One night, while grabbing out the muck to enable the caisson to move, the ground below it yielded and the entire mass plunged down two feet, shaking the ground. The impact of this shake was so intense that the seismograph at Khidirpore had registered as earthquake and a Hindu temple on the shore was destroyed; which was subsequently rebuilt. In spite of these challenging situations the caissons were placed true to position.

                               Howrah_Bridge_01 To keep the water out at depth of 103 feet (31 m) around the foundations so that construction can be done, around 500 people were employed on the compressed air operation.The air pressure maintained was about 40 lbs per square inch (2.8 bar). The work on the foundation was completed on November 1938. By the end of 1940 the erection of the cantilever arms was commenced and was completed in mid-summer of 1941. The two halves of the suspended span, each 282 feet (86 m) long and weighing 2,000 tons, were built in December 1941. 16 hydraulic jacks, each of 800 ton capacity were pressed in to service for joining the two halves of the suspended span.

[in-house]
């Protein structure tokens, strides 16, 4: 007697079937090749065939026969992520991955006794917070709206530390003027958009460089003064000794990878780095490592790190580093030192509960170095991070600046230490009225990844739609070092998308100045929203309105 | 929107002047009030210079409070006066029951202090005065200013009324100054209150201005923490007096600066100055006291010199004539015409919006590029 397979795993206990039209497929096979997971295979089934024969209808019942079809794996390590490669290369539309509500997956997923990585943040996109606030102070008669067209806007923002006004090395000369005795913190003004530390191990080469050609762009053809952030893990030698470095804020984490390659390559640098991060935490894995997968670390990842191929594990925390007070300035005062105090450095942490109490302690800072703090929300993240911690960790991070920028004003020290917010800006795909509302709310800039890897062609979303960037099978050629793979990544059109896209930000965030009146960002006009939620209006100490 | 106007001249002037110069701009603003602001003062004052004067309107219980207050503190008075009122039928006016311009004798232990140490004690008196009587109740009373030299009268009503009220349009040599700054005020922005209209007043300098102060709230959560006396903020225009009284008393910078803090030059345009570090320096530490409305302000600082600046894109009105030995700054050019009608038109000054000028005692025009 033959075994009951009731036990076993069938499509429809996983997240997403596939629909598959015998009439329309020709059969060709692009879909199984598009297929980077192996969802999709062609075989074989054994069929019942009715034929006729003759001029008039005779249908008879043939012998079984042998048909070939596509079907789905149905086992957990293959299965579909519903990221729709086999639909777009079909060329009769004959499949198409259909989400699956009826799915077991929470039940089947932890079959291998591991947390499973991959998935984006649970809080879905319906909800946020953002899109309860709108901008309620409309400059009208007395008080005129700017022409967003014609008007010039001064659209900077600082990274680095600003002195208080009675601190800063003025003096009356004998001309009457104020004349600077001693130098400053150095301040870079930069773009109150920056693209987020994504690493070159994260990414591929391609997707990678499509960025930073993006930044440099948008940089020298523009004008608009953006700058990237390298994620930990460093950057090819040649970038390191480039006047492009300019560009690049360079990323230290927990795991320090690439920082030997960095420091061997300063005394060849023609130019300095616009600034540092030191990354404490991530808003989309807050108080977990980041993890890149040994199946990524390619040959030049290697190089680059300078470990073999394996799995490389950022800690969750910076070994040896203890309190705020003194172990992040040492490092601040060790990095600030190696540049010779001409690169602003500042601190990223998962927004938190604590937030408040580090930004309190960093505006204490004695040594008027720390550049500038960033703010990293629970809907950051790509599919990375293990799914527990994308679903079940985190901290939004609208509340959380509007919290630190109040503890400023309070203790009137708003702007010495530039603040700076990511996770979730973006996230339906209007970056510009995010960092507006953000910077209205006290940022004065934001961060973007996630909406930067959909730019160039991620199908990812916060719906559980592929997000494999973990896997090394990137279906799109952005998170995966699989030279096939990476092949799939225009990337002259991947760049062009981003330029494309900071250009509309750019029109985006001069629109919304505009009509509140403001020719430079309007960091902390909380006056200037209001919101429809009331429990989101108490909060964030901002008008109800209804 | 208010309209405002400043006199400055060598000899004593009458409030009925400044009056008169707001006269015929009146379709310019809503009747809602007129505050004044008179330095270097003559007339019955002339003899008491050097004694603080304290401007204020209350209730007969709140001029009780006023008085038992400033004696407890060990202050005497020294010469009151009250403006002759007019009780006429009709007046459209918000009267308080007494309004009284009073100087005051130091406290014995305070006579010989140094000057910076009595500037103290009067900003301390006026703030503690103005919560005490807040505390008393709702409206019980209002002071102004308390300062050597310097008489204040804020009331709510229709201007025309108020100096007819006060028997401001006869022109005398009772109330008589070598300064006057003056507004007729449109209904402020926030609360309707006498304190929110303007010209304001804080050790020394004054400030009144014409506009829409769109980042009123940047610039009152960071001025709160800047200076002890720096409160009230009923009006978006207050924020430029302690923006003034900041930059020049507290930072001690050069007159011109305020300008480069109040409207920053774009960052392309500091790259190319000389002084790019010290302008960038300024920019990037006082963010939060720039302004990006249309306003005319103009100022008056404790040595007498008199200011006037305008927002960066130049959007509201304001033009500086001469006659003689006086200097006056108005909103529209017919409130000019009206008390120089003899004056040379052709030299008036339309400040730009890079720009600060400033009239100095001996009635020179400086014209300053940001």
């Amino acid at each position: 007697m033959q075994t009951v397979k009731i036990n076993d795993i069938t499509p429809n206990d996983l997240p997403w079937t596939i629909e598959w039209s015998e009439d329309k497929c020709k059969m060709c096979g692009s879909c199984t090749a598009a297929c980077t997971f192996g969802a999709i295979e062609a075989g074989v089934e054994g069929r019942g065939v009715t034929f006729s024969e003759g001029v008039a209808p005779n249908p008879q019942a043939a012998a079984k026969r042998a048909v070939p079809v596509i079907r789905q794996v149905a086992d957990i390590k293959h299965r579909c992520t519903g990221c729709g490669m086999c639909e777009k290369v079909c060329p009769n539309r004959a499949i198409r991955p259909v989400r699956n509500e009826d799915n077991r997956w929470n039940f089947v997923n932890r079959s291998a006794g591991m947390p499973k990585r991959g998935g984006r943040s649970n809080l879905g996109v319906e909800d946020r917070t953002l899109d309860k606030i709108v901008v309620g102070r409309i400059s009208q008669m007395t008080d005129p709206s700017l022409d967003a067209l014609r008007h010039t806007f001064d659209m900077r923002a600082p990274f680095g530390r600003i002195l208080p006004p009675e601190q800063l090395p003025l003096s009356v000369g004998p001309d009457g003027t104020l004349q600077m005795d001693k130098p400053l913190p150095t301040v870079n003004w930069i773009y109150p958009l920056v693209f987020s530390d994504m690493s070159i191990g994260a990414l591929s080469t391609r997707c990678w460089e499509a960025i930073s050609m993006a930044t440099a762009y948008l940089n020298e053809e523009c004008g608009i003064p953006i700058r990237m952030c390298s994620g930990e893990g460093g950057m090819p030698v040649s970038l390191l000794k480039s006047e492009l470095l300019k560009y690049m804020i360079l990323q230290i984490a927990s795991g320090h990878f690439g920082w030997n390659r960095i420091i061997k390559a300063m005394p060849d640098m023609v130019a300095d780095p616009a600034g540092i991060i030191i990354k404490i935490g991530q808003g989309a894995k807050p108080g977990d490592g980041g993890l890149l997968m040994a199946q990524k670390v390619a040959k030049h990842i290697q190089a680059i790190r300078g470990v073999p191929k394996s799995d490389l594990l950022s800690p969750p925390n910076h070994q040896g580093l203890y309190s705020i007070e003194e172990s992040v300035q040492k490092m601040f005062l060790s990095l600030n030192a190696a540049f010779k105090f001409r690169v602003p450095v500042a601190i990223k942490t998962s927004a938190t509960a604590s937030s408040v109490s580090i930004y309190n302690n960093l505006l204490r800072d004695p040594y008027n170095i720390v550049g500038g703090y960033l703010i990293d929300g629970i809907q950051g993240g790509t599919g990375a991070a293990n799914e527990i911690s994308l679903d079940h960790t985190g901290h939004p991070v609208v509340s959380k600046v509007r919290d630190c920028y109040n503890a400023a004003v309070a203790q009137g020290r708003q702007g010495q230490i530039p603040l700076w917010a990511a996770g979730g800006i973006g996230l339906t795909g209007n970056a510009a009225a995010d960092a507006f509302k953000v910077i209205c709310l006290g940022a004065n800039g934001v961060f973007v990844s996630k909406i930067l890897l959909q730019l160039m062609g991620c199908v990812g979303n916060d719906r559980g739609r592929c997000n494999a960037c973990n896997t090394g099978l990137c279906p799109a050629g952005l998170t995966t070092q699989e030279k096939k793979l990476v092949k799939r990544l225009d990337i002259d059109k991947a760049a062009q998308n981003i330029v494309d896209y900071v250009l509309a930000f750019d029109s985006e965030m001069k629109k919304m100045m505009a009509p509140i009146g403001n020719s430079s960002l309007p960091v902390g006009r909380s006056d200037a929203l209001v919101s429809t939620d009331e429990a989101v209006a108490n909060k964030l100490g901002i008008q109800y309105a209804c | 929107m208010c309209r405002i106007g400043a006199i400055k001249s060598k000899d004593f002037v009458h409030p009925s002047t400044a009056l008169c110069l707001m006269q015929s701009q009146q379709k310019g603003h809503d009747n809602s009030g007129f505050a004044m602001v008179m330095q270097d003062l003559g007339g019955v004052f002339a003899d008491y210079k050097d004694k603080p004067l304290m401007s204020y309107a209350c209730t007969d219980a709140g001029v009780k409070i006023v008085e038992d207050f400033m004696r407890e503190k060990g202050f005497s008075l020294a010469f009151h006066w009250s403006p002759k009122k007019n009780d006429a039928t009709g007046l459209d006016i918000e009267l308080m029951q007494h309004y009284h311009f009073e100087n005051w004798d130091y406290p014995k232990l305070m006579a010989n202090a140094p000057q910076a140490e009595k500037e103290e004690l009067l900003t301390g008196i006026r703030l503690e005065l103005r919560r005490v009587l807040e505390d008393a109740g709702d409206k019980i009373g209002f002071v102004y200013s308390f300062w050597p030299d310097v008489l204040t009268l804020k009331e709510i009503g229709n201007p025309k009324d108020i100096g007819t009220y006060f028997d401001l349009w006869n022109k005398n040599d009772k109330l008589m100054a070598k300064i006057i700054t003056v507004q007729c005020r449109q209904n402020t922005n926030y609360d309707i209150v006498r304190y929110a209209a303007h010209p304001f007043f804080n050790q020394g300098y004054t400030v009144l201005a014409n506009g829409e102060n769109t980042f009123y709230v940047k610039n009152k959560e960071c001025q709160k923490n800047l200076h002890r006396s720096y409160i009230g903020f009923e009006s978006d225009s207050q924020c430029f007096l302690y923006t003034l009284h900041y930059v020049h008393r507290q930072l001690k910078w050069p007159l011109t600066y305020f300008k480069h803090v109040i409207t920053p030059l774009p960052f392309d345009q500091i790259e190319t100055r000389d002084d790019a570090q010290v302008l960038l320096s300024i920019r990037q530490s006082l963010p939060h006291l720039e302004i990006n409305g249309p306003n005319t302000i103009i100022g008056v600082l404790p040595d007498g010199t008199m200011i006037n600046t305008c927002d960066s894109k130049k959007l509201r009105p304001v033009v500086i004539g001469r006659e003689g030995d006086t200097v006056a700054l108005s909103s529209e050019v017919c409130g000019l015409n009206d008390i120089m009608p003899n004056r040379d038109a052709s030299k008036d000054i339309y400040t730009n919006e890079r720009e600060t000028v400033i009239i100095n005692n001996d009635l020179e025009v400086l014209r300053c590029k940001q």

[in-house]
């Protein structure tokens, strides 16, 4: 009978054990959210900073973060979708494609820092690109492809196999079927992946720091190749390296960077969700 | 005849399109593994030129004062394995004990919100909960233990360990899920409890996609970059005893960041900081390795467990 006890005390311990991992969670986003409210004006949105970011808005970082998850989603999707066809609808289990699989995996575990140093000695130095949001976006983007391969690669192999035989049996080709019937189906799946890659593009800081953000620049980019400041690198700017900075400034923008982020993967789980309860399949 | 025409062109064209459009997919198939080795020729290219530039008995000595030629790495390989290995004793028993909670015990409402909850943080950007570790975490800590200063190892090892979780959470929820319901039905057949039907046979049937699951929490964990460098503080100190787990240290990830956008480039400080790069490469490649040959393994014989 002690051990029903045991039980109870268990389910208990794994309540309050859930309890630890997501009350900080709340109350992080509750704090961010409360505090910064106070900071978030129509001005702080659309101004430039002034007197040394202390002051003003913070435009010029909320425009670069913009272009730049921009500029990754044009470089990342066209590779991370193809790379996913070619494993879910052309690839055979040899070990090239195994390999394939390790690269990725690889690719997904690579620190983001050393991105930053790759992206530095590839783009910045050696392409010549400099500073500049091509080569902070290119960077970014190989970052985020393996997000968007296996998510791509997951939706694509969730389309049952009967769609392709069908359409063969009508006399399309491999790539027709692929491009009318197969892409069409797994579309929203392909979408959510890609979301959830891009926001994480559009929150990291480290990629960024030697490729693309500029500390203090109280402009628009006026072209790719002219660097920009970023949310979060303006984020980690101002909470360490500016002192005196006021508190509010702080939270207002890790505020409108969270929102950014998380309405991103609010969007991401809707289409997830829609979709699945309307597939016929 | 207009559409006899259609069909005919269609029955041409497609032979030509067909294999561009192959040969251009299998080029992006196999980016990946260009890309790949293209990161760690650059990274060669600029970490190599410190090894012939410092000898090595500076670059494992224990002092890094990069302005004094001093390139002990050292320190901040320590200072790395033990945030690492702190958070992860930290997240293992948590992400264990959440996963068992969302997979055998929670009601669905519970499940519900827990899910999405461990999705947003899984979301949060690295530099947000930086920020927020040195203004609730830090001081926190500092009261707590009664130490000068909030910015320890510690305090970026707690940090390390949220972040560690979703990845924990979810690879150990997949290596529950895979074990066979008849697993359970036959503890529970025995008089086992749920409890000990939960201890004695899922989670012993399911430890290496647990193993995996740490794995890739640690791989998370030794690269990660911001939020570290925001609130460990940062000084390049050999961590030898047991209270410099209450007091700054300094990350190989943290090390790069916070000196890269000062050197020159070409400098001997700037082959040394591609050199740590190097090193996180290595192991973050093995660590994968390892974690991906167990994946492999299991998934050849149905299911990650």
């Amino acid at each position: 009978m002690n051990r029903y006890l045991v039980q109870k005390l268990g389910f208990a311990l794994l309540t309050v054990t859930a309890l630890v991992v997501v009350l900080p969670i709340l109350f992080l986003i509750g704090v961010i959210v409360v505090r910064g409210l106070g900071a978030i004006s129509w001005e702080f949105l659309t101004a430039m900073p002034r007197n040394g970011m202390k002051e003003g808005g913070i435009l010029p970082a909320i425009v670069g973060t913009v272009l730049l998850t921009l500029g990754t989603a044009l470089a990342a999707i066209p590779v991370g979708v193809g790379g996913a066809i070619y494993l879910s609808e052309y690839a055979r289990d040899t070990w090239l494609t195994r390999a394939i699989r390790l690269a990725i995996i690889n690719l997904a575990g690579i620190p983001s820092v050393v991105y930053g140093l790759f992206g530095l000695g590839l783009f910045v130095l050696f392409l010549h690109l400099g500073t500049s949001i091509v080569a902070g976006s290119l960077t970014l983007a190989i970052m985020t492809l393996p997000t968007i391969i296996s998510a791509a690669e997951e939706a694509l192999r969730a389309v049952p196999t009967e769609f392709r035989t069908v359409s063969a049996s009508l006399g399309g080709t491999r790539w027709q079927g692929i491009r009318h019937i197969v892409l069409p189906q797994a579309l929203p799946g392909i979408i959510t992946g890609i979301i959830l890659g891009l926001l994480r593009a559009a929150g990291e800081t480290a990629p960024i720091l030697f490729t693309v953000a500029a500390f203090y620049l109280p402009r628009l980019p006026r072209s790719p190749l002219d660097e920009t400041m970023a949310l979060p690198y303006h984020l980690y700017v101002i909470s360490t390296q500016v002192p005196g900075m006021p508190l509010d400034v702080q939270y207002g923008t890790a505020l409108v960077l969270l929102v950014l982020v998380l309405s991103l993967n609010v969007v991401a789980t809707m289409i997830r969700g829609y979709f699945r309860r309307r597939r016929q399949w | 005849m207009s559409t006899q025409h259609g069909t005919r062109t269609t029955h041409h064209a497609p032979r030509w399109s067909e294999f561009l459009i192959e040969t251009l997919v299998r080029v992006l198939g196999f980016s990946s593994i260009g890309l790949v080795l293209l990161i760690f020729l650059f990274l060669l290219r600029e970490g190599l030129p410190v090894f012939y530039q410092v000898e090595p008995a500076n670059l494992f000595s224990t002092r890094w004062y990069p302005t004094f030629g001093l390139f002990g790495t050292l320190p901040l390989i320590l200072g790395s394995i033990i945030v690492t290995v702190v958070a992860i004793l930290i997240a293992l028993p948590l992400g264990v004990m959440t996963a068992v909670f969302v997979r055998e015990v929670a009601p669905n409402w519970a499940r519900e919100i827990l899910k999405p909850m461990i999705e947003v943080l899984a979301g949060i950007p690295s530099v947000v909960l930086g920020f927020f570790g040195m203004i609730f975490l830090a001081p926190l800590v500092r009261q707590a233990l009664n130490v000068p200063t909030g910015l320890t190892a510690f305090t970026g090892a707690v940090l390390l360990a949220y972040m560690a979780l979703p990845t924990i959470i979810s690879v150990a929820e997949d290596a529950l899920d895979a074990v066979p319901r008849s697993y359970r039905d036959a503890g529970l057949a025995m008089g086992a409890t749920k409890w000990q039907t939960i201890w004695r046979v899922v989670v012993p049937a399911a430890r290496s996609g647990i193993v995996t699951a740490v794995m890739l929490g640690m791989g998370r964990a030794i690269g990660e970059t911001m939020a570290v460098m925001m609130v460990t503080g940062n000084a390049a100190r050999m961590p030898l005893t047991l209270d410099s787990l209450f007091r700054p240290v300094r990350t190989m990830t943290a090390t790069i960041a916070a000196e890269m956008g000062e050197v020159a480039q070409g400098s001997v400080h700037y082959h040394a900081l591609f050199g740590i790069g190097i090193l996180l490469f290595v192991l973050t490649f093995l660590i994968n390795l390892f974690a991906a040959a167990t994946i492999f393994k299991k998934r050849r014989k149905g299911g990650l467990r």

The Howrah Bridge

                        After completing the steel work of the deck and concreting of roadway. the New Howrah Bridge was finally opened to traffic on February 1943. The old Floating Pontoon Bridge was decommissioned. In May 1946, census of the daily traffic on the bridge was taken and it was found to be 27,400 vehicles, 121,100 pedestrians and 2,997 cattle. The rate of only vehicle traffic over the bridge was 20% more than that on the London Bridge, in the same period, which was till then the busiest bridge in the metropolis.

                          The final cost of the bridge amounted to ₤2,500,000.

Sources & Images: http://en.wikipedia.org/wiki/Howrah_Bridge                                                    Howrah Bridge-WikiPedia